By Billy Perrigo
October 12, 2018

Jamal Khashoggi, an outspoken critic of the Saudi Arabian regime, walked into the Saudi Arabian consulate in Istanbul on Oct.2. He has not been seen since.

Late Thursday, the Washington Post reported Turkish authorities had video and audio evidence that Khashoggi had been murdered and his body dismembered shortly after entering the consulate. “You can hear how he was interrogated, tortured and then murdered,” a source told the Post, where Khashoggi had a column he regularly used to write about the Saudi leadership.

The details of what really happened are still murky, but if his murder is confirmed, it may have grave consequences for Saudi Arabia’s position in the world. The kingdom is a key regional ally for the U.S. and a highly-valued trading partner — and the alliance has strengthened under President Donald Trump.

Charles W. Freeman Jr. was the U.S. ambassador to Saudi Arabia from 1990-1992, during the the First Gulf War. He knew Jamal Khashoggi, and currently serves as a lifetime director at the Atlantic Council.

He spoke to TIME on Thursday about Khashoggi’s disappearance.

Can you tell me a little about your relationship with Khashoggi?

I was the ambassador to Saudi Arabia during the Gulf War. He was a journalist. I can’t say we were very close friends, but we were acquaintances. I’ve always had great respect for his patriotism, and also for his integrity – his willingness to say things that needed to be said, that sought to improve his country rather than excuse it. I think that’s an expression of patriotism and character to be admired.

If his murder is confirmed, what would it mean for relations between Saudi Arabia and the U.S.?

At this point we have allegations from a notoriously unreliable source, the government of Recep Tayyip Erdogan in Turkey. We have to bear in mind that we don’t know, really, what happened. I think we are entitled to suppose the worst, but we don’t know for sure whether Jamal Khashoggi is alive or dead, and we have no idea where he is if he is alive.

Let’s assume for the sake of argument that the charges levied by the Turkish police are borne out. That would be something I feel with some pain, because of all the American guff about supporting the rule-bound order, even as frankly we tear it apart. In a sense Saudi Arabia is joining the orgy of destruction of the rule-bound order which has been in place for quite some while.

Will this incident erode these global norms even further?

Very definitely. The Middle East pioneered a lapse in global standards, which I am sorry to say the U.S. has been very much a part of. There’s been a process since the end of the Cold War of a pretty rapid deterioration of the previously-established norms. You can see why, because those who are on the other side, the Taliban or insurgents in Iraq, these are not people of any great account at global councils. They have no way of fighting back except through terrorism, which immediately discredits them. And there are no consequences. Whereas during the Cold War there were consequences, and restraints, because you were flirting with nuclear escalation. So morality had some force behind it. It doesn’t really have it now.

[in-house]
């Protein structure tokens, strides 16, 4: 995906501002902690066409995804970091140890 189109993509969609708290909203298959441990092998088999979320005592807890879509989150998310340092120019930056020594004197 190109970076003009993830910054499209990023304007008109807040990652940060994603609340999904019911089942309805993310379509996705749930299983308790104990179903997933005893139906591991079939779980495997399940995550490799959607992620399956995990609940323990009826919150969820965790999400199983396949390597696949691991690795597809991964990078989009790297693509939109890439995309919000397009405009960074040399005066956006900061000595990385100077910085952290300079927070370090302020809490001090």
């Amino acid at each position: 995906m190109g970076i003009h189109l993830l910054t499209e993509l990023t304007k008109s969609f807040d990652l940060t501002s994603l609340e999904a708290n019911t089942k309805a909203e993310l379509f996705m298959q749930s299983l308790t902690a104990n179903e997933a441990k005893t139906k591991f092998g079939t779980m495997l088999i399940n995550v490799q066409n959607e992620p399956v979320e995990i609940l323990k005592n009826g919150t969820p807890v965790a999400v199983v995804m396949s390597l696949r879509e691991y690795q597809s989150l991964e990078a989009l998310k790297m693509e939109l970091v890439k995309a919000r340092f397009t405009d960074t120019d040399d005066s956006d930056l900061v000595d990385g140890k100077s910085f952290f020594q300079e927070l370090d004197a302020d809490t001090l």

What do you think the U.S. response should be?

Once the facts are established, Congress and the President should engage in consultations about what should be done. I think it should begin with a serious warning and a discussion with the Saudis about why this sort of thing is counterproductive and unacceptable, and will lead to retaliatory measures.

Questions of morality and legality aside, in foreign policy terms, for the Saudi monarchy, this appears to be worse than a crime; it is an unforgivably self-destructive blunder.

Do you think smaller countries, like the U.K., who trade heavily with Saudi Arabia, are going to be willing to take steps in response?

Here we come to the various points of leverage that the Saudis have, and the reasons for British and American caution in dealing with the Saudis, which are grounded not in shared values but in self-interest. To begin with, the British and to a lesser extent the American defense-industrial basis depend heavily on sales to Saudi Arabia of defense equipment. Production lines would shut down if there were an interruption in existing sales. They would shut down if there was no prospect of future sales.

A huge number of jobs in the major economies, like the U.K. and U.S., depend on Saudi Arabia remaining a customer. Secondly, the Saudis are a prime source of human intelligence on the terrorists who have the U.S. in their sights. That is not a replaceable resource. An interruption in intelligence cooperation could greatly increase the risk to the homeland.

How would U.S. sanctions impact the war in Yemen?

Logistical support is vital to the Saudi ability to continue the war in Yemen. I think it would bring it to a fairly rapid lower level of combat. The war itself has been from the outset a travesty of statecraft, in the sense that you shouldn’t start a war without some idea of how you’re going to end it. You can’t change, or in this case restore, a regime from the air. The major part of the war has been from the air.

Do you think Khashoggi’s disappearance could be seen as an act of war?

Wars are started on these grounds. Think of the Barbary pirates. It’s certainly a gross violation of diplomatic norms to abduct people from consular premises. It’s even worse to murder them in such premises and assert immunity. In the end, what is an act of war or not is determined by politicians. Mr. Trump will determine what he does, when he’s put in the position of having to recognize that a terrible crime has been committed.

 

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